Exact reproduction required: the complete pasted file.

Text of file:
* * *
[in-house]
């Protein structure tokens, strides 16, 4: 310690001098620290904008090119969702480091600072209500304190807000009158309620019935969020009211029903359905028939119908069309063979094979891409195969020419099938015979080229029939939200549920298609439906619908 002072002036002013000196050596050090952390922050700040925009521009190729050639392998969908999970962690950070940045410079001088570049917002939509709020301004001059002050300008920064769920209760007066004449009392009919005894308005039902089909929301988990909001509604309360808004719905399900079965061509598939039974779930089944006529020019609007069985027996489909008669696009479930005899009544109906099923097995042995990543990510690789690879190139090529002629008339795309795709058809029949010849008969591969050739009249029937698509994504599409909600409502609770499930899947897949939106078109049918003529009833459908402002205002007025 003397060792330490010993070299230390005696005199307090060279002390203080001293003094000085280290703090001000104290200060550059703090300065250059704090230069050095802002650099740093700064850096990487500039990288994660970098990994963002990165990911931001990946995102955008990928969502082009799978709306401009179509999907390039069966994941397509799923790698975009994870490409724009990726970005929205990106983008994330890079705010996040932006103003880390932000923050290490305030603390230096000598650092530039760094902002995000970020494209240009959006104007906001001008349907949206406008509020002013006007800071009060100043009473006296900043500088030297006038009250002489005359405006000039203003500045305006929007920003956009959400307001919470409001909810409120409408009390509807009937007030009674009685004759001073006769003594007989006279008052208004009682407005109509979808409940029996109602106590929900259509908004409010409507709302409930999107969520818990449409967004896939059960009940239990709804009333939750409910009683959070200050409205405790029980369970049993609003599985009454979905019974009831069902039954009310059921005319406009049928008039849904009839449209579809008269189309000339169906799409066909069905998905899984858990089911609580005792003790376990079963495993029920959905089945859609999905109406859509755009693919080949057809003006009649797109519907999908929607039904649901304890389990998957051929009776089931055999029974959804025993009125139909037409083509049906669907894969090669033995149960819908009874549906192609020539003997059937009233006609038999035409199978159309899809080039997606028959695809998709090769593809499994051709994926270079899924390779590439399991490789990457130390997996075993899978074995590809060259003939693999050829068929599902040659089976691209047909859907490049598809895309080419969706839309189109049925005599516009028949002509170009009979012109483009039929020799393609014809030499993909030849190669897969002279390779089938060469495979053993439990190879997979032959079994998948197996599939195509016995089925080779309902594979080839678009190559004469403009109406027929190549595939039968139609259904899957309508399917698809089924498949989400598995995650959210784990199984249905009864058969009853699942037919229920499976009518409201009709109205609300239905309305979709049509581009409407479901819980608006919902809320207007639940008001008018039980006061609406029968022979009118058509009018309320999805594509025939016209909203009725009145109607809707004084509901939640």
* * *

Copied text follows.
[in-house]
């Protein structure tokens, strides 16, 4: 310690001098620290904008090119969702480091600072209500304190807000009158309620019935969020009211029903359905028939119908069309063979094979891409195969020419099938015979080229029939939200549920298609439906619908 002072002036002013000196050596050090952390922050700040925009521009190729050639392998969908999970962690950070940045410079001088570049917002939509709020301004001059002050300008920064769920209760007066004449009392009919005894308005039902089909929301988990909001509604309360808004719905399900079965061509598939039974779930089944006529020019609007069985027996489909008669696009479930005899009544109906099923097995042995990543990510690789690879190139090529002629008339795309795709058809029949010849008969591969050739009249029937698509994504599409909600409502609770499930899947897949939106078109049918003529009833459908402002205002007025 003397060792330490010993070299230390005696005199307090060279002390203080001293003094000085280290703090001000104290200060550059703090300065250059704090230069050095802002650099740093700064850096990487500039990288994660970098990994963002990165990911931001990946995102955008990928969502082009799978709306401009179509999907390039069966994941397509799923790698975009994870490409724009990726970005929205990106983008994330890079705010996040932006103003880390932000923050290490305030603390230096000598650092530039760094902002995000970020494209240009959006104007906001001008349907949206406008509020002013006007800071009060100043009473006296900043500088030297006038009250002489005359405006000039203003500045305006929007920003956009959400307001919470409001909810409120409408009390509807009937007030009674009685004759001073006769003594007989006279008052208004009682407005109509979808409940029996109602106590929900259509908004409010409507709302409930999107969520818990449409967004896939059960009940239990709804009333939750409910009683959070200050409205405790029980369970049993609003599985009454979905019974009831069902039954009310059921005319406009049928008039849904009839449209579809008269189309000339169906799409066909069905998905899984858990089911609580005792003790376990079963495993029920959905089945859609999905109406859509755009693919080949057809003006009649797109519907999908929607039904649901304890389990998957051929009776089931055999029974959804025993009125139909037409083509049906669907894969090669033995149960819908009874549906192609020539003997059937009233006609038999035409199978159309899809080039997606028959695809998709090769593809499994051709994926270079899924390779590439399991490789990457130390997996075993899978074995590809060259003939693999050829068929599902040659089976691209047909859907490049598809895309080419969706839309189109049925005599516009028949002509170009009979012109483009039929020799393609014809030499993909030849190669897969002279390779089938060469495979053993439990190879997979032959079994998948197996599939195509016995089925080779309902594979080839678009190559004469403009109406027929190549595939039968139609259904899957309508399917698809089924498949989400598995995650959210784990199984249905009864058969009853699942037919229920499976009518409201009709109205609300239905309305979709049509581009409407479901819980608006919902809320207007639940008001008018039980006061609406029968022979009118058509009018309320999805594509025939016209909203009725009145109607809707004084509901939640």